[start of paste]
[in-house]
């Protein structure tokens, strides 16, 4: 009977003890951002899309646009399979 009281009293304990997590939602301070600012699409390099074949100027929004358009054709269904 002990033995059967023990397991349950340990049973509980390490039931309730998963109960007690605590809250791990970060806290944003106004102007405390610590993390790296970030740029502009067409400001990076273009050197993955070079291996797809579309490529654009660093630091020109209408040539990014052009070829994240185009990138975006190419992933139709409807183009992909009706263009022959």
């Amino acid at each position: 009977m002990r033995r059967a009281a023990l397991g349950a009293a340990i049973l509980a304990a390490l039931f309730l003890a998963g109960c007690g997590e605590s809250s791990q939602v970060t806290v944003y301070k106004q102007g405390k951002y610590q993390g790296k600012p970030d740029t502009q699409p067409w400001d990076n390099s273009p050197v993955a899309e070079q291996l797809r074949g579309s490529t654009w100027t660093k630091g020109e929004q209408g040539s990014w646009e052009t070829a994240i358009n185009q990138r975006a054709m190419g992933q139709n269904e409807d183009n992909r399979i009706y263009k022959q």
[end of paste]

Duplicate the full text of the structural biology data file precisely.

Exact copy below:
[in-house]
């Protein structure tokens, strides 16, 4: 009977003890951002899309646009399979 009281009293304990997590939602301070600012699409390099074949100027929004358009054709269904 002990033995059967023990397991349950340990049973509980390490039931309730998963109960007690605590809250791990970060806290944003106004102007405390610590993390790296970030740029502009067409400001990076273009050197993955070079291996797809579309490529654009660093630091020109209408040539990014052009070829994240185009990138975006190419992933139709409807183009992909009706263009022959």
């Amino acid at each position: 009977m002990r033995r059967a009281a023990l397991g349950a009293a340990i049973l509980a304990a390490l039931f309730l003890a998963g109960c007690g997590e605590s809250s791990q939602v970060t806290v944003y301070k106004q102007g405390k951002y610590q993390g790296k600012p970030d740029t502009q699409p067409w400001d990076n390099s273009p050197v993955a899309e070079q291996l797809r074949g579309s490529t654009w100027t660093k630091g020109e929004q209408g040539s990014w646009e052009t070829a994240i358009n185009q990138r975006a054709m190419g992933q139709n269904e409807d183009n992909r399979i009706y263009k022959q």